Collecting measurements regarding blood flow in the body is very important for treating several diseases. However, getting accurate data for a long period of time is almost impossible since most current testing tools require patients to stay still during the imaging procedure.
This can lead to false data, as well as the possibility of overlooking certain issues that might only arise when someone is in motion.
In order to make the whole process a lot more easy and instant, researchers at the University of Illinois have developed an Experimental Sensor which can stick to skin and constantly Measure Blood Flow for an extended period of time.
The researchers used layers of silicon, gold, chromium, and copper to create this device. These layers are supported by a 40-micrometer-thick layer of silicone, which is where most of the weight of the device comes from.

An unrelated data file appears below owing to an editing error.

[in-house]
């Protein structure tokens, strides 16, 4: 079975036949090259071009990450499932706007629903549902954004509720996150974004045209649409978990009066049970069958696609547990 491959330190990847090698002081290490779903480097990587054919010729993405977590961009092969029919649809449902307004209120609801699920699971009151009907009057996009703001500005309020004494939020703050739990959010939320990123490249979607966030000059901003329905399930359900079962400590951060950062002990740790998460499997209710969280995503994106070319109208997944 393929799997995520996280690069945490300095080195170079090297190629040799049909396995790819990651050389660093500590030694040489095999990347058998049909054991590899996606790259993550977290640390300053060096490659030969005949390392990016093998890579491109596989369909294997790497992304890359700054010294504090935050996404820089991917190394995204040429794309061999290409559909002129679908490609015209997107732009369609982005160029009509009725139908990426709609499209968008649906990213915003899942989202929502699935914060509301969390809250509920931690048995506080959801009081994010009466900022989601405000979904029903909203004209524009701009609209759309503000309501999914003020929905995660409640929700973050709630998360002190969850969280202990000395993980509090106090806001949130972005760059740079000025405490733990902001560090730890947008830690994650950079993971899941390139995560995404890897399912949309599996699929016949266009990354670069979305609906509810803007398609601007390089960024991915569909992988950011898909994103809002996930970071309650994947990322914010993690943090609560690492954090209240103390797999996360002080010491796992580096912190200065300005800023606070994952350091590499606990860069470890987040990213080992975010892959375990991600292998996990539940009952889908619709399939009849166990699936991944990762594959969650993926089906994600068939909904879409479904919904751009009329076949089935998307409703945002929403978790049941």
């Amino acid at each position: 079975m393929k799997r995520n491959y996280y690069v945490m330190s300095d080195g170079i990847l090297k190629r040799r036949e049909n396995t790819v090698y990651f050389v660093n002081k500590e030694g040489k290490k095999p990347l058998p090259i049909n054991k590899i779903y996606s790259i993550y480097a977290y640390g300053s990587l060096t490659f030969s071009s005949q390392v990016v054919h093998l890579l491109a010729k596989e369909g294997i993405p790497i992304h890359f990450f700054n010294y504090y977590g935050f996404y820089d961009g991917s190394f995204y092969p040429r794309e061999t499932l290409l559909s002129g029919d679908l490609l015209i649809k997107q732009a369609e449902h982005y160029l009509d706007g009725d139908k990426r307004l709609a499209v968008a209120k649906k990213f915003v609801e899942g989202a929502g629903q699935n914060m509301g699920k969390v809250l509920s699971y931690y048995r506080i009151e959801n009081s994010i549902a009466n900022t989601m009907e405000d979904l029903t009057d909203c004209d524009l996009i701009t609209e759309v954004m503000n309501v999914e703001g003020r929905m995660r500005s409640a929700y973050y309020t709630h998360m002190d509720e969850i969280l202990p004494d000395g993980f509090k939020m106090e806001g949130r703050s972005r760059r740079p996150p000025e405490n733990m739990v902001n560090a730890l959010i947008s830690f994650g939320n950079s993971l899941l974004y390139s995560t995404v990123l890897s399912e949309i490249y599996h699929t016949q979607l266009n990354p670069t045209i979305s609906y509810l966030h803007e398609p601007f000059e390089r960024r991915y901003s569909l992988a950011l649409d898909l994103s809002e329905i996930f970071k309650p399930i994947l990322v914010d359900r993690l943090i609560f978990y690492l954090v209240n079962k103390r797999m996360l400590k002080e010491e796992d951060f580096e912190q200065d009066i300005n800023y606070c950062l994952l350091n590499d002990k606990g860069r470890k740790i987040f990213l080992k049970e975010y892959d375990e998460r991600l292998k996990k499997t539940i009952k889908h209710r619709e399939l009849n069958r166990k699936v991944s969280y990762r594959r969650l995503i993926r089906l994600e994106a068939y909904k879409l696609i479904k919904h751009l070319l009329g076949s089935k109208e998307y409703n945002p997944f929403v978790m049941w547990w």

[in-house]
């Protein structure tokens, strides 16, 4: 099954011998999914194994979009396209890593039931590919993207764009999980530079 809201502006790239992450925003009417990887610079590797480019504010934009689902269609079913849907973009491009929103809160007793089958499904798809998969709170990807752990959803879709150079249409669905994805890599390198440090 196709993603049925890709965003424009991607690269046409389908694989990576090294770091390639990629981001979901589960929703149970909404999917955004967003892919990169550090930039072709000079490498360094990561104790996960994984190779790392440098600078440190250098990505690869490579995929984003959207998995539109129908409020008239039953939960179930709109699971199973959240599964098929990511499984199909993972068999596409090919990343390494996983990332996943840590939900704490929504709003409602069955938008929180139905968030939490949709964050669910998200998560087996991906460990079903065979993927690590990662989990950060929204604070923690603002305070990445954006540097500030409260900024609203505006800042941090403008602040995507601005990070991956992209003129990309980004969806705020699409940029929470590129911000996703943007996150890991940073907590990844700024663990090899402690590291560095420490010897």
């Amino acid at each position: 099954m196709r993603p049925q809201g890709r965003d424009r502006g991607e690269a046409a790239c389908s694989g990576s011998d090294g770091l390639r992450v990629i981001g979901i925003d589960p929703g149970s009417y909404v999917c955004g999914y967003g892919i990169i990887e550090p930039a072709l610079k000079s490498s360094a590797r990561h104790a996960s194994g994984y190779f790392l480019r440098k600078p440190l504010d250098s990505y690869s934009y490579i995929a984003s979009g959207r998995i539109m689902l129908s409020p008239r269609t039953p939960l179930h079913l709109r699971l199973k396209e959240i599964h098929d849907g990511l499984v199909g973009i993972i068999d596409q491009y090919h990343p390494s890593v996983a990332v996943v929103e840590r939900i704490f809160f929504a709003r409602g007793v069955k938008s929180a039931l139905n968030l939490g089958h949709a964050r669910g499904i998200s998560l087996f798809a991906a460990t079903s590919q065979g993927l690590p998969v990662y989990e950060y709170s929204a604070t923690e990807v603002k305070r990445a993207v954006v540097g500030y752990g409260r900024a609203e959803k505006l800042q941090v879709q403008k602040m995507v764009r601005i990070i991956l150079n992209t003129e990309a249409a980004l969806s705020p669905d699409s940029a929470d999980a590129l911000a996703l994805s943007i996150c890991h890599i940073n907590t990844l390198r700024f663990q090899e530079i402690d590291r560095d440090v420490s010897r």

The sensor detects differences in heat patterns caused by the changes in blood flow beneath the skin. These differences are then used to calculate where and when the blood flow changes.
It is made sure that there isn’t any motion between the sensor and skin so that the readings are unaffected by the device itself.
Currently this sensor is in the testing phase, therefore keeping the focus entirely on the readings and accuracy. With time, the research will turn it’s focus towards making this a self-contained unit, with it’s own power source, so that it can be further tested in different settings.
It goes without saying that once that is achieved, these sensors would open new avenues for understanding and monitoring different health conditions through wearable devices.